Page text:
Historic Past




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Quoits are typically comprised of large standing stones supporting a heavy capstone.The dimensions of these stones meant that the weight was immense, requiring many people to be involved in their construction. These structures must have had great importance. Quoits is the term used in Cornwall but they are also know as dolmens or cromlechs.

Quoits were probably covered by a mound. The soil has been removed over the millennium via natural processes or robbed of stone by man. For effect, the capstone may have been left showing above the mound, together with an entrance for religious ceremonies.

There are some quoits, eg. Chun Quoit, that do not seem to have been built for the purpose of entering the chamber. These have the supporting stones set in a closed box format.


Zennor Quoit  SW469380

Zennor Quoit was once a very fine example of a quoit surrounded by a stone barrow 14 yards in diameter. Regrettably the stone was conviently sized for building, as such was robbed of it, little evidence of the barrow remains today. Over the years the quoit has suffered. The capstone has slipped, while a supporting stone was removed by a local farmer for use in his cart shed. It is only by good luck that Zennor Quoit was not been completely removed by the farmer for its stone. The local vicar heard of the destruction in progress and paid the farmer to desist.

Providentially in the eighteenth century when the quoit was intact Dr Borlase described and provided detailed drawings of it.

Zennor Quoit before it's collapse. Naenia Cornuble WC Borlase 1872.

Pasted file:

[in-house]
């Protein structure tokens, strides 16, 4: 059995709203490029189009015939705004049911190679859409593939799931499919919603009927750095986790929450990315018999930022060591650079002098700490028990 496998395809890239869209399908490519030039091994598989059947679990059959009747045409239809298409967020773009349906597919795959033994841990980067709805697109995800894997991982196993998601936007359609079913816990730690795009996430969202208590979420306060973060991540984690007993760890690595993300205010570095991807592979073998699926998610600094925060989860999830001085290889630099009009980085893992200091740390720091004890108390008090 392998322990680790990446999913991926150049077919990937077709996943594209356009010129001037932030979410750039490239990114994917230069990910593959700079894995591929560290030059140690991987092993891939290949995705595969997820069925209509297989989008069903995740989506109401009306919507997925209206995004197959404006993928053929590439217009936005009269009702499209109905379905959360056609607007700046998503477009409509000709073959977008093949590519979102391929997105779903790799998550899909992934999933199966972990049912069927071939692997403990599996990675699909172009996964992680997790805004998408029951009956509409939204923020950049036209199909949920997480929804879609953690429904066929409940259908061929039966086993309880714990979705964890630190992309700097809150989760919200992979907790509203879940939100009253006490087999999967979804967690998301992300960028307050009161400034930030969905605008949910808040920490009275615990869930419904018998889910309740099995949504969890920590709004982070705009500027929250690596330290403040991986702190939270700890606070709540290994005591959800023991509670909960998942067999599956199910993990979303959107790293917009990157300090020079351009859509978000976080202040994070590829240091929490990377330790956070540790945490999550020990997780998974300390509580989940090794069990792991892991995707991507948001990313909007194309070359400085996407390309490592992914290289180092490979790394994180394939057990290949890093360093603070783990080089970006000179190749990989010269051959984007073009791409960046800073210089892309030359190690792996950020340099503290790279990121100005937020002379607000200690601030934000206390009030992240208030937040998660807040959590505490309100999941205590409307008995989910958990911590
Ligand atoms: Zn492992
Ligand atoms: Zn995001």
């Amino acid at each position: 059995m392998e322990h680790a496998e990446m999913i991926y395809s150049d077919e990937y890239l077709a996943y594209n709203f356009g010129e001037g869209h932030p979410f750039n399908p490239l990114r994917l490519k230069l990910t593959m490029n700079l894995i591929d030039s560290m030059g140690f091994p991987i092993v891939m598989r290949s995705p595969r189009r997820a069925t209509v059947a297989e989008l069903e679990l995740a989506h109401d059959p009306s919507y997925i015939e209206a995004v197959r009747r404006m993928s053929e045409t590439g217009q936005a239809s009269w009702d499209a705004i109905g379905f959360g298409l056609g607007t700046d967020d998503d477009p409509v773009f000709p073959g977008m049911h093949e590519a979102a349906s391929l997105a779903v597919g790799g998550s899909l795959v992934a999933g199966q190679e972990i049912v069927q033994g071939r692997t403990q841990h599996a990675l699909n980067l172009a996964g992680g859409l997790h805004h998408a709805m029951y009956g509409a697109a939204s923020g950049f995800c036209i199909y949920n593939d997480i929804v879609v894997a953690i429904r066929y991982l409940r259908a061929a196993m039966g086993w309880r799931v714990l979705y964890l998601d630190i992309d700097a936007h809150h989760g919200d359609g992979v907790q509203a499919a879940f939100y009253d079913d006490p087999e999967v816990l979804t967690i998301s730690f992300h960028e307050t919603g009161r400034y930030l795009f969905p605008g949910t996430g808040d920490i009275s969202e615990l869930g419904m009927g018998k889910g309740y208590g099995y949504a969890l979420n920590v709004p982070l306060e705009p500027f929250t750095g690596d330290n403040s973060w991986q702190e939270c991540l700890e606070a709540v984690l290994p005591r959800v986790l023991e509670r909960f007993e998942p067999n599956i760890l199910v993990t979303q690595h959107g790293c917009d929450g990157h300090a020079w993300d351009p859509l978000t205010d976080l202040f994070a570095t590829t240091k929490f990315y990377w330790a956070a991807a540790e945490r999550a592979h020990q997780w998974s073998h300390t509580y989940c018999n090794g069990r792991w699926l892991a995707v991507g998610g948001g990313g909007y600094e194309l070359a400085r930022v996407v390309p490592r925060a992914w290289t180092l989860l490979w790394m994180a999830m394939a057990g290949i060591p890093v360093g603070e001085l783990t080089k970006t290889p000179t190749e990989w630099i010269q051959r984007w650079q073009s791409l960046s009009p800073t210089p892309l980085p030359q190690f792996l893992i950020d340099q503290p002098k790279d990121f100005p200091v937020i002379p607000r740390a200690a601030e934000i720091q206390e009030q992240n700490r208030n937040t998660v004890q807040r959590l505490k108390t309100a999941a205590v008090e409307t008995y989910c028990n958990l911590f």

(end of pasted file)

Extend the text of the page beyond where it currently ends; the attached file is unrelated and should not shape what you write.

Zennor Quoit before it's collapse. From Dr. Borlase's Antiquities of Cornwall.

Zennor is a portal quoit, it had a small porch at its entrance, seeming to have been built for the purpose of entering the chamber. More interesting is that there was an antechamber with an even smaller entrance.

Over the years excavations of the quoit have found ancient remains such as pottery.

Zennor Quoit


Lanyon Quoit   SW430337

Lanyon Quoit is a very impressive structure, but it is not a true historical representation. Originally it was taller, of sufficient height for a horseman to sit under. Its capstone had an original circumference of 47 feet, however a piece has since been broken off. This size together with an average thickness of 20 inches made the capstone extremely heavy. Unfortunately its capstone and one of its supporting stones collapsed in 1815. These were re-erected in 1824 but were not put back in their original position.

Lanyon Quoit before it's collapse. Naenia Cornuble WC Borlase 1872.

Lanyon Quoit before it's collapse. From Dr. Borlase's Antiquities of Cornwall.

In the mid eighteenth century, the landowner had a dream which led him to have the quoit excavated. A six foot deep pit was dug and a grave was found of which no recordings survive. The quoit was further disturbed more than once. All these disturbances together with the extreme weight of the capstone was probably the reason why it collapsed after standing for thousands of years, rather than the accepted explanation of a severe storm.

Lanyon Quoit

Lanyon Quoit

Lanyon Quoit is the highest visited quoit, and easily the most accessible, being only 50 meters from the road. If visiting Lanyon Quoit it is well worthwhile to also investigate the surrounding area. Just by looking at the ordinance survey map one can see there are other prehistoric sites in close proximity to the quoit. There is the remnants of a second quoit close by, West Lanyon Quoit, however this is on private land.


Chun Quoit  SW402339

Chun Quoit is the best preserved quoit in Penwith. Its structure is still true and has not changed since its construction. It is located on high ground just below Chun Castle.

The capstone is supported by four standing stones. Together these standing stones form a good example of a closed box quoit. The internal chamber can be entered, but it is a squeeze.

Chun Quoit has been excavated, but there have been no finds of consequence.

Chun Quoit

Chun Quoit


Mulfra Quoit  SW453354

Mulfra is a closed box quoit. The capstone has collapsed and currently leans on the supporting stones. Currently there are three supporting stones but appears that originally there were four.

The Quoit was initially surrounded by a two foot high stone barrow of 120 feet in circumference. The barrow suffered from stone robbing and now only vestiges of a round barrow exist.

Mulfra Quoit has been excavated, but there are no finds of consequence.


Mulfra Quoit

Mulfra Quoit







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